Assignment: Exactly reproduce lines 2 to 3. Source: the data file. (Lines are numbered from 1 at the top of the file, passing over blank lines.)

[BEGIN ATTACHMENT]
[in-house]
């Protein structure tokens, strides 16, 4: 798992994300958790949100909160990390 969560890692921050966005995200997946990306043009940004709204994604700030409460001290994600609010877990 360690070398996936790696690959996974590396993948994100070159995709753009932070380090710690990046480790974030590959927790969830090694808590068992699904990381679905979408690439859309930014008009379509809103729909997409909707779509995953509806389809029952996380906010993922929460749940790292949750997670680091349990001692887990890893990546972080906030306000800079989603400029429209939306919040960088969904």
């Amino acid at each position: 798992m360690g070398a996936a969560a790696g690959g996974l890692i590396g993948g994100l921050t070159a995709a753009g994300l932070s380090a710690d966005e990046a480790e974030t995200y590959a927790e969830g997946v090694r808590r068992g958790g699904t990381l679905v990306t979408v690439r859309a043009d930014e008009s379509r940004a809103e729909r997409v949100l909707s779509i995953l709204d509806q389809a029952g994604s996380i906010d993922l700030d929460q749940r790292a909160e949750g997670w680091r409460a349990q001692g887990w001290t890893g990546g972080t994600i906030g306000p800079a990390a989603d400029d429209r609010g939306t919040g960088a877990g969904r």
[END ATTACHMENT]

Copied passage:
């Protein structure tokens, strides 16, 4: 798992994300958790949100909160990390 969560890692921050966005995200997946990306043009940004709204994604700030409460001290994600609010877990 360690070398996936790696690959996974590396993948994100070159995709753009932070380090710690990046480790974030590959927790969830090694808590068992699904990381679905979408690439859309930014008009379509809103729909997409909707779509995953509806389809029952996380906010993922929460749940790292949750997670680091349990001692887990890893990546972080906030306000800079989603400029429209939306919040960088969904």
């Amino acid at each position: 798992m360690g070398a996936a969560a790696g690959g996974l890692i590396g993948g994100l921050t070159a995709a753009g994300l932070s380090a710690d966005e990046a480790e974030t995200y590959a927790e969830g997946v090694r808590r068992g958790g699904t990381l679905v990306t979408v690439r859309a043009d930014e008009s379509r940004a809103e729909r997409v949100l909707s779509i995953l709204d509806q389809a029952g994604s996380i906010d993922l700030d929460q749940r790292a909160e949750g997670w680091r409460a349990q001692g887990w001290t890893g990546g972080t994600i906030g306000p800079a990390a989603d400029d429209r609010g939306t919040g960088a877990g969904r």